Sugarcane growers across the South stepped up to help their friends and neighbors after hurricanes Irma and Harvey.
They delivered food, water, a truckload of sugar and even set up a phone-charging station as communities recovered without electricity and other basic needs in the days after the storms.
On Sept. 13, in Florida, the Sugar Cane Growers Cooperative and Florida Crystals teamed with Home Depot, Christ Fellowship, the Palm Beach County Food Bank and others to provide about 2,500 meals and a truckload of bottled water to Glades residents hit by Irma, according to the Palm Beach Post.
The group also set up a station to recharge mobile phone batteries.
Employees of U.S. Sugar provided similar services and helped with clean up in Clewiston, where the company is headquartered.
In Texas, the Louisiana sugar industry delivered a truckload of sugar on Sept. 21 to resupply the Houston Food Bank after Harvey.
Louisiana Sugar Refining (LSR) of Gramercysuppliedeight pallets of sugar and the ASR Group sent eight pallets from its refinery in Chalmette.
"We know the great community need that occurs after a catastrophic event like Hurricane Harvey, and we were very happy to be able to supply food products to the residents of Houston during this time of need," said Peter O'Malley, ASR Group's Vice President of Corporate Relations.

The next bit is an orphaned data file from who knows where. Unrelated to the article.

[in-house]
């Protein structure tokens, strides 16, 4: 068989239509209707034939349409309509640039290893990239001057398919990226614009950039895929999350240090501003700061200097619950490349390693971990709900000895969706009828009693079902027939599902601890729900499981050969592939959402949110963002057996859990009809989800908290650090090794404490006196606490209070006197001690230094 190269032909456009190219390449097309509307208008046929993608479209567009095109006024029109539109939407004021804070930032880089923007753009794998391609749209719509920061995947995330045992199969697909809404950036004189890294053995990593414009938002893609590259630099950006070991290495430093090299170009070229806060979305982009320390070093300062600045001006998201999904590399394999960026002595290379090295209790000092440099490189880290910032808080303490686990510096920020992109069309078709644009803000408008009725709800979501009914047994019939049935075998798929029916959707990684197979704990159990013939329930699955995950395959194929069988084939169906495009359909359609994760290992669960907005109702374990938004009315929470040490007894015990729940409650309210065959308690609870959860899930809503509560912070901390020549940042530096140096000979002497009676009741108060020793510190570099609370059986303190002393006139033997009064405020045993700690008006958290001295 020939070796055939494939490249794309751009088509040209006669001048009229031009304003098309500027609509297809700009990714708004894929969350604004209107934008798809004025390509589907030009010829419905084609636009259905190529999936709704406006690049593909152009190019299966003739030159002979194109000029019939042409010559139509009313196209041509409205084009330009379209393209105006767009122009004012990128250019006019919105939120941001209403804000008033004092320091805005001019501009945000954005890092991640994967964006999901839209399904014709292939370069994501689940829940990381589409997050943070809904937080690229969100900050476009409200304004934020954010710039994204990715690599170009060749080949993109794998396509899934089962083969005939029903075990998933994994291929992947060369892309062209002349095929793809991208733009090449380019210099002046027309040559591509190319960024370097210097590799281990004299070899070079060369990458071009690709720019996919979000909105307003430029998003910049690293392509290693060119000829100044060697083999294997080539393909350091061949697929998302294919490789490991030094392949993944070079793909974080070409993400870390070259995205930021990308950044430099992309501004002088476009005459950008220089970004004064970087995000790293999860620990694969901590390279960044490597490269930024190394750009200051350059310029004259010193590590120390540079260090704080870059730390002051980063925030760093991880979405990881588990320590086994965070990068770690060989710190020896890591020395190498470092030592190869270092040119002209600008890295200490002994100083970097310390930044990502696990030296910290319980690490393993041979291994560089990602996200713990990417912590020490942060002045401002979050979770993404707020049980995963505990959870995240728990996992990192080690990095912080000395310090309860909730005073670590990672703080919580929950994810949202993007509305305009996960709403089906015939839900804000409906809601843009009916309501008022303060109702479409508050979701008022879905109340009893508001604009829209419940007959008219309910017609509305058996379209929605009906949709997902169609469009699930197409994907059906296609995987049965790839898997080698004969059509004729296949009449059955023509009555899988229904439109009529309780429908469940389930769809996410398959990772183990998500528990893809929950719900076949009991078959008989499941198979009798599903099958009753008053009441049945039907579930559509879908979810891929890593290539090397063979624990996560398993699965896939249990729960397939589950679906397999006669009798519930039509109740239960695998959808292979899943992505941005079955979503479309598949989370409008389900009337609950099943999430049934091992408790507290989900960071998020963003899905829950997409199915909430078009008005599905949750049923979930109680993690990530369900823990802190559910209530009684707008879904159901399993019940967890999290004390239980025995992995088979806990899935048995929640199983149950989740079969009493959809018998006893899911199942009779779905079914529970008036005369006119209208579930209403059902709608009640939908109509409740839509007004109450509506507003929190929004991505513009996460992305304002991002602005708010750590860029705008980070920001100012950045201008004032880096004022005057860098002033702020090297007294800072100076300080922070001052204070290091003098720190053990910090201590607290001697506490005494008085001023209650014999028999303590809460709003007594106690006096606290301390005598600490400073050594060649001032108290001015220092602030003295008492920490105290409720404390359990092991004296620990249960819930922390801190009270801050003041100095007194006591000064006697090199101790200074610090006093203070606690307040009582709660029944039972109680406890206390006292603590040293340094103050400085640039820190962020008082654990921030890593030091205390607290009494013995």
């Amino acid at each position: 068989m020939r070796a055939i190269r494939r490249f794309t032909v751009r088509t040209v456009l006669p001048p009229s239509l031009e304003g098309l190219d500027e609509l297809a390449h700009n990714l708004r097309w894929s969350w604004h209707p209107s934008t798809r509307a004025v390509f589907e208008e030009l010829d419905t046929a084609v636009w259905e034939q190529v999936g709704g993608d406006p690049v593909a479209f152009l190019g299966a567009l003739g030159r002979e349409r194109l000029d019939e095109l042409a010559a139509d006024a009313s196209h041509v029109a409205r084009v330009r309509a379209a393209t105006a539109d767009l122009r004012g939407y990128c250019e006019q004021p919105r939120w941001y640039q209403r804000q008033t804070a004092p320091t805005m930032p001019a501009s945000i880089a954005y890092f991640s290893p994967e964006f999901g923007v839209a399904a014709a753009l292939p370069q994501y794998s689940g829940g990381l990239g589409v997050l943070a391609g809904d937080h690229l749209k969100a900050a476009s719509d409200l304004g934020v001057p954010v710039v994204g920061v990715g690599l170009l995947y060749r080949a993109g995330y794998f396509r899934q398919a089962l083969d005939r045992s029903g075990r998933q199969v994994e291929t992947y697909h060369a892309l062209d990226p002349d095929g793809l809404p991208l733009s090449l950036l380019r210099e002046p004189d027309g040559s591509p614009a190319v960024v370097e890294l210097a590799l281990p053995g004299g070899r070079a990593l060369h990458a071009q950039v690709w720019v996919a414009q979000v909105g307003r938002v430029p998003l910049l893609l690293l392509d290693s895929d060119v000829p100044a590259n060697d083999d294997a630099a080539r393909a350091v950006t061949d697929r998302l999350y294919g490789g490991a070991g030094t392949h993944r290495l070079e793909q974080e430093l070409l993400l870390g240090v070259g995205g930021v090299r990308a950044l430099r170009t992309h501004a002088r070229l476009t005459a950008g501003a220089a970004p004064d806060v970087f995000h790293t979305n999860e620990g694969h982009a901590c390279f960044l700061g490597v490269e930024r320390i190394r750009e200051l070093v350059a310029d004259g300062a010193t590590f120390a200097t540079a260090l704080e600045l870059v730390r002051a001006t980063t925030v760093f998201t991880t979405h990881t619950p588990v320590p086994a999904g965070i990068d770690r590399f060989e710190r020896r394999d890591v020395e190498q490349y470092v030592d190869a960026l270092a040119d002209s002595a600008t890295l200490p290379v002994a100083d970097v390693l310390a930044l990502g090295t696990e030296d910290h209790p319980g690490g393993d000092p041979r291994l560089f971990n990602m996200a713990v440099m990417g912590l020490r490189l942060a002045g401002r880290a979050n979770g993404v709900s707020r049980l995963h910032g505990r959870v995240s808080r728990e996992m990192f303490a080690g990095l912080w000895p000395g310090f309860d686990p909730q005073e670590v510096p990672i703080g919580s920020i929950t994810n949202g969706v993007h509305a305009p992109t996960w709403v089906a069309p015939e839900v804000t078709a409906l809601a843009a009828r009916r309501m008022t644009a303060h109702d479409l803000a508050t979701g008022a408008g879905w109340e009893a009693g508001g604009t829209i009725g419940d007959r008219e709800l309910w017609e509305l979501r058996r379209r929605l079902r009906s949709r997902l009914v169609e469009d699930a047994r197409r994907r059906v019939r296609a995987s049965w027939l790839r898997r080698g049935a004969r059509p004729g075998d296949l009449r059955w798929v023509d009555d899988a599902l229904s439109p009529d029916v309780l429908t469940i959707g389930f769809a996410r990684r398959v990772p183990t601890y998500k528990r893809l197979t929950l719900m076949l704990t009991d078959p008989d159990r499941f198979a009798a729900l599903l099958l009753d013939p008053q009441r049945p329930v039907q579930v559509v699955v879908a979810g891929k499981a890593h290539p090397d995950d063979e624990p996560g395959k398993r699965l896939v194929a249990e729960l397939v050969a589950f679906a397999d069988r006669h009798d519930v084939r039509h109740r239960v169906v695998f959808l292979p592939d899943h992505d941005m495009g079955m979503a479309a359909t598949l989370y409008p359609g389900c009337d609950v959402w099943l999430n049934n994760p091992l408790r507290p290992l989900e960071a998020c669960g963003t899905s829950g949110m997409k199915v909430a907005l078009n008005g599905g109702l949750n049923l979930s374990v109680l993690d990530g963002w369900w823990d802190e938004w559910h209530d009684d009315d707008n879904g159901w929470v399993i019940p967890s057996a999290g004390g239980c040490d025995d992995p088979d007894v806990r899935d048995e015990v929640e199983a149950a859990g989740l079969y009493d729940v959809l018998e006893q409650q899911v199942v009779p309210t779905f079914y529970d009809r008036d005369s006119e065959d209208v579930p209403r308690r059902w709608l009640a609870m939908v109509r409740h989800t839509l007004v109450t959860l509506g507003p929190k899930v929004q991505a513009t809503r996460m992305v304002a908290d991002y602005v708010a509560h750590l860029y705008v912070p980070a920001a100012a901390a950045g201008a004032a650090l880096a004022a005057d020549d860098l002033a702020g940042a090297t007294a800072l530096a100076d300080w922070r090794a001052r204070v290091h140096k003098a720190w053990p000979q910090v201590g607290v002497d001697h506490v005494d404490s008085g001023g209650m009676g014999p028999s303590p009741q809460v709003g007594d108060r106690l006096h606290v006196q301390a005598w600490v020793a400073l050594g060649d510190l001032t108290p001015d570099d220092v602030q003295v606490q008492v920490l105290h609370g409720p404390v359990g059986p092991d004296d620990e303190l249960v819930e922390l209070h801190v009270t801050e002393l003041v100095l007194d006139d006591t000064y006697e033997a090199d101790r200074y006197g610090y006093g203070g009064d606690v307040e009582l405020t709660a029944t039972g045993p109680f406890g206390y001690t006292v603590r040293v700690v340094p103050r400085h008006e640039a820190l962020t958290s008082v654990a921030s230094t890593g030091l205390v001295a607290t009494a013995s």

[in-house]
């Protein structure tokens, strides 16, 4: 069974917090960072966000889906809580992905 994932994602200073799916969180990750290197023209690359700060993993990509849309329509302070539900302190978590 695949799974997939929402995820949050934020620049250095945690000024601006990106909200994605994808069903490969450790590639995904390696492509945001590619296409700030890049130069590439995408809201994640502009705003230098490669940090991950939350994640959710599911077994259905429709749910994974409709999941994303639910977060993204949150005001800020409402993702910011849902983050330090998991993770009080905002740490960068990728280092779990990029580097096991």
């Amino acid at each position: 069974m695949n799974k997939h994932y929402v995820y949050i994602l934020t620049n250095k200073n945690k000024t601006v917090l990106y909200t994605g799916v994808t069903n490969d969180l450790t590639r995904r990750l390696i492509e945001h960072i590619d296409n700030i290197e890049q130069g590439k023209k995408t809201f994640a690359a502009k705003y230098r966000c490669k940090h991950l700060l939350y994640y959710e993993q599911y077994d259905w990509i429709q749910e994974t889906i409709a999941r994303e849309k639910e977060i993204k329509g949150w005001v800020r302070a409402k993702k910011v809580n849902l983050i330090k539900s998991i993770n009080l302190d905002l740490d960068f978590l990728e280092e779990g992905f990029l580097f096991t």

And it’s not the first time Louisianans stepped up when needed.
"LSR and ASR Group teamed up in 2016 when the Baton Rouge Food Bank was flooded,” said LSR’s Lonnie Champagne. "There was more involved logistically to put a truckload of sugar to ship to Texas, but the Cajun Navy set such a good example, we felt it was the right thing to do.”
It wasn’t just truckloads of sugar heading to Texas either. The Florida Sugar Cane League and Rio Grande Valley Sugar Growers also joined forces to send a truck full of bottled water to Beaumont, Texas, after the hurricane knocked out the city’s water system.
At the American Sugar Alliance, we are proud of the generosity and support that our members always show in times of need. And, the fact that our colleagues in Florida are lending a helping hand while recovering from their own hurricane damage is all the more humbling.